INDIANAPOLIS - The utility and the omnipresence of the pay phone have been documented in cinema over and over again, but despite the cultural currency the pay phone carries, it is fast disappearing thanks to the cellphone.
In the year 2000 there were 2.2 million pay phones in the country. In 2013, there were about 400,000.
The decline in pay phones is striking at Indianapolis International Airport, where the number of pay phones has dropped from more than 140 to just 13.
"The most popular ones seem to be down in the baggage claim area," said airport spokesman Carlo Bertolini. "People tend to have extra time to kill waiting for luggage, and they realize they need to make a call that requires a pay phone."
Indianapolis resident Kathy Cornn said she never uses a pay phone.
"I don't even know how much it costs anymore. I don't use a pay phone at all. I don't even think about a pay phone," she said. "I thought they were all gone; really I did."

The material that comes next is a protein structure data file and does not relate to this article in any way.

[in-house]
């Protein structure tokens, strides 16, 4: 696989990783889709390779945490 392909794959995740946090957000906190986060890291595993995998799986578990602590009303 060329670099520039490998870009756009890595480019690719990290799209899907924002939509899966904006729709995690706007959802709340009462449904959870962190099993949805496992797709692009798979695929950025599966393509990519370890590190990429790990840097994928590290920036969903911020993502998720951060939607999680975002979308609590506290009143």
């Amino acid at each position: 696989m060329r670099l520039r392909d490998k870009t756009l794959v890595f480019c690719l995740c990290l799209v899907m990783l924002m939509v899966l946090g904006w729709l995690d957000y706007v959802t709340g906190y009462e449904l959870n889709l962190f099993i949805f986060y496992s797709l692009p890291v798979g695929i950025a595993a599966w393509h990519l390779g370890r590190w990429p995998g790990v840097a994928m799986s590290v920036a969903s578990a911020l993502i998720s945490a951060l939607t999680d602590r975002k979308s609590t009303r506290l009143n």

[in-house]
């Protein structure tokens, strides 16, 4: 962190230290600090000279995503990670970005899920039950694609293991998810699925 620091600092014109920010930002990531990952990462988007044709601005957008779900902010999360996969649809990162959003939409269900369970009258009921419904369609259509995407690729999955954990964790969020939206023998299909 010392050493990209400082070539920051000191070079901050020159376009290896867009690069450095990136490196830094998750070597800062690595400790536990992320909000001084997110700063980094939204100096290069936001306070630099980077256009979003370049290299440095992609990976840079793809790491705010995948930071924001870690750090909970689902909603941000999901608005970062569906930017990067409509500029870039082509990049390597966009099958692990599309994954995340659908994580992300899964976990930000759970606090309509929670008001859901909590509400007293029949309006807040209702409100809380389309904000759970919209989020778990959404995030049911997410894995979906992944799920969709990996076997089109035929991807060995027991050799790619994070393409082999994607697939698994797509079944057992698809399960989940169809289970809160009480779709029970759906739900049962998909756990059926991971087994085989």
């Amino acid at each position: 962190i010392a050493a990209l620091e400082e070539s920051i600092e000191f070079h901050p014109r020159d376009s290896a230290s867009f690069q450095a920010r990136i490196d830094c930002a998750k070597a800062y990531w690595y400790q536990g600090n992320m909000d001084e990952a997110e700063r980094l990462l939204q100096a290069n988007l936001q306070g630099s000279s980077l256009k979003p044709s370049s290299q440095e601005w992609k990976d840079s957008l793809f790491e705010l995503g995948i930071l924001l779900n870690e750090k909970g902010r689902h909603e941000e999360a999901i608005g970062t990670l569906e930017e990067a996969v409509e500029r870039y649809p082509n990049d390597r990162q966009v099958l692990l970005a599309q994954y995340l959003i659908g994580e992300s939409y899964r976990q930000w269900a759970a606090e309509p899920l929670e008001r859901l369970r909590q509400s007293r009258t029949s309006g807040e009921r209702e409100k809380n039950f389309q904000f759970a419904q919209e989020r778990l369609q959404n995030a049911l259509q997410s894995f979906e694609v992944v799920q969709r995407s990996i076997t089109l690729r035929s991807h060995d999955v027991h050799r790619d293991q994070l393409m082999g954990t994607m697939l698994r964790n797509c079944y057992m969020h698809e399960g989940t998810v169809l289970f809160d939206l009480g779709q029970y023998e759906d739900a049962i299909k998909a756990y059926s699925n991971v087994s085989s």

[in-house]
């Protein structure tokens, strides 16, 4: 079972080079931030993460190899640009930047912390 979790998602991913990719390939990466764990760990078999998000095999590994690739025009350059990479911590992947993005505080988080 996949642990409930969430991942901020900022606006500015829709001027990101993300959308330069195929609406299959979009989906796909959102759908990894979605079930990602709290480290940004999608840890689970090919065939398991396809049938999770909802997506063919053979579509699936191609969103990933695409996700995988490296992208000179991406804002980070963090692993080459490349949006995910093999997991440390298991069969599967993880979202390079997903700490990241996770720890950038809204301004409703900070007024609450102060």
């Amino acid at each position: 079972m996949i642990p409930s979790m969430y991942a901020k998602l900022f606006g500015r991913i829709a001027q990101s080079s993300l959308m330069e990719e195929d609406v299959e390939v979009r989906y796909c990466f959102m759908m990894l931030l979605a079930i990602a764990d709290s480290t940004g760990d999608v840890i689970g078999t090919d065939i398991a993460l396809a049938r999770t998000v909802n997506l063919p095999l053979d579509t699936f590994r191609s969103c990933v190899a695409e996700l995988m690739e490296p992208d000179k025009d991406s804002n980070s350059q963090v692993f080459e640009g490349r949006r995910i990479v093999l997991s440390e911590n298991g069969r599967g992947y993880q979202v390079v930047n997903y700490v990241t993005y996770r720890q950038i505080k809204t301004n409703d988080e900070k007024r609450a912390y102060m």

Still, pay phones have their niches carved out.
The pay phone is a staple at a church camp in Fortville.
"You might have children here that don't have a wireless device," said Alan Matsumoto, with CenturyLink, which owns 80 pay phones across Indiana. "They would have the ability to call their parents or whoever they need to reach."
Pay phones are still prominent and in demand in jail, where cellphones are not allowed.
Last year, inmates at the Marion County Jail spent 11 million minutes talking on 412 phones.
"It allows the inmates to talk to family and friends, but we also monitor the phone calls because we don't want inappropriate enterprises going on inside the jail," said Lt. Colonel Louis Dezelan.
On the outside, there are some people who cling to pay phone tradition.
Terress Palmore, who has had some financial setbacks, says he might use a pay phone three times a day.
"It's a lot cheaper than paying for a contract cellphone with AT&T, Verizon and Sprint, when it can run up to hundreds of dollars a month," Palmore said.